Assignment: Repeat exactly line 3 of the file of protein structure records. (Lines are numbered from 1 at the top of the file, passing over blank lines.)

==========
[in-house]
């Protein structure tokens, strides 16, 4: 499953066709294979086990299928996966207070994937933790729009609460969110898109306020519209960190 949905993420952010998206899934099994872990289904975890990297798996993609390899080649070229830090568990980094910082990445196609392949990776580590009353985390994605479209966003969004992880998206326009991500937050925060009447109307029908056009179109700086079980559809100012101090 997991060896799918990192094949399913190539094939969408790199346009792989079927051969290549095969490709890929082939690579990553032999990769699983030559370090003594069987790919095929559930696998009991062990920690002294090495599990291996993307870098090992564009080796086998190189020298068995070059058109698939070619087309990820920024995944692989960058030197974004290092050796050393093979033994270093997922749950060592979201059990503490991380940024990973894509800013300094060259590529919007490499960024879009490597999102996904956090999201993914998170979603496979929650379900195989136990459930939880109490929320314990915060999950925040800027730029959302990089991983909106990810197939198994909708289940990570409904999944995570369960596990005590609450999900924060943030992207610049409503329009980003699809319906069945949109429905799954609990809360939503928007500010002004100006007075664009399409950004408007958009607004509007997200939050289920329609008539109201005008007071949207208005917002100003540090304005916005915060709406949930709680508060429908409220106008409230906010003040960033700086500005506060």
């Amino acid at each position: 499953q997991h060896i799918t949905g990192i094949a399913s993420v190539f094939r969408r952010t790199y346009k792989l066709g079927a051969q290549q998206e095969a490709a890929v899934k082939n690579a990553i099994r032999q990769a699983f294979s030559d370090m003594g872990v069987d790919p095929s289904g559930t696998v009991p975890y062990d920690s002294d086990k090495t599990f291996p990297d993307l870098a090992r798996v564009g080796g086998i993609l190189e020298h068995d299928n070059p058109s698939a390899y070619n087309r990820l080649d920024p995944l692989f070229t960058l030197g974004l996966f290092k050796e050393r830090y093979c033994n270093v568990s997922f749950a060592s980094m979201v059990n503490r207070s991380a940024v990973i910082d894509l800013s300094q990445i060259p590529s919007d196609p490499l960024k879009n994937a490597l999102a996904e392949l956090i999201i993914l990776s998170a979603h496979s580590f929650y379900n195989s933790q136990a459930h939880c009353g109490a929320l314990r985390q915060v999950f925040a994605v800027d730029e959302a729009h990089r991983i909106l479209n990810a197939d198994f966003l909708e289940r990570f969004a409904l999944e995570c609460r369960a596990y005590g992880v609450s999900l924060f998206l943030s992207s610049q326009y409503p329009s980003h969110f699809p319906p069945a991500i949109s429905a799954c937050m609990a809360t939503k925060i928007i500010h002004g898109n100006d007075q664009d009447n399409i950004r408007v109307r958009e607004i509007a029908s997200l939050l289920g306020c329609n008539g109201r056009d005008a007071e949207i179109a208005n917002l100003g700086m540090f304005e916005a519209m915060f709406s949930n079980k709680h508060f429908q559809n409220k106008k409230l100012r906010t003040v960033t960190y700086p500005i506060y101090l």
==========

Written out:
């Amino acid at each position: 499953q997991h060896i799918t949905g990192i094949a399913s993420v190539f094939r969408r952010t790199y346009k792989l066709g079927a051969q290549q998206e095969a490709a890929v899934k082939n690579a990553i099994r032999q990769a699983f294979s030559d370090m003594g872990v069987d790919p095929s289904g559930t696998v009991p975890y062990d920690s002294d086990k090495t599990f291996p990297d993307l870098a090992r798996v564009g080796g086998i993609l190189e020298h068995d299928n070059p058109s698939a390899y070619n087309r990820l080649d920024p995944l692989f070229t960058l030197g974004l996966f290092k050796e050393r830090y093979c033994n270093v568990s997922f749950a060592s980094m979201v059990n503490r207070s991380a940024v990973i910082d894509l800013s300094q990445i060259p590529s919007d196609p490499l960024k879009n994937a490597l999102a996904e392949l956090i999201i993914l990776s998170a979603h496979s580590f929650y379900n195989s933790q136990a459930h939880c009353g109490a929320l314990r985390q915060v999950f925040a994605v800027d730029e959302a729009h990089r991983i909106l479209n990810a197939d198994f966003l909708e289940r990570f969004a409904l999944e995570c609460r369960a596990y005590g992880v609450s999900l924060f998206l943030s992207s610049q326009y409503p329009s980003h969110f699809p319906p069945a991500i949109s429905a799954c937050m609990a809360t939503k925060i928007i500010h002004g898109n100006d007075q664009d009447n399409i950004r408007v109307r958009e607004i509007a029908s997200l939050l289920g306020c329609n008539g109201r056009d005008a007071e949207i179109a208005n917002l100003g700086m540090f304005e916005a519209m915060f709406s949930n079980k709680h508060f429908q559809n409220k106008k409230l100012r906010t003040v960033t960190y700086p500005i506060y101090l």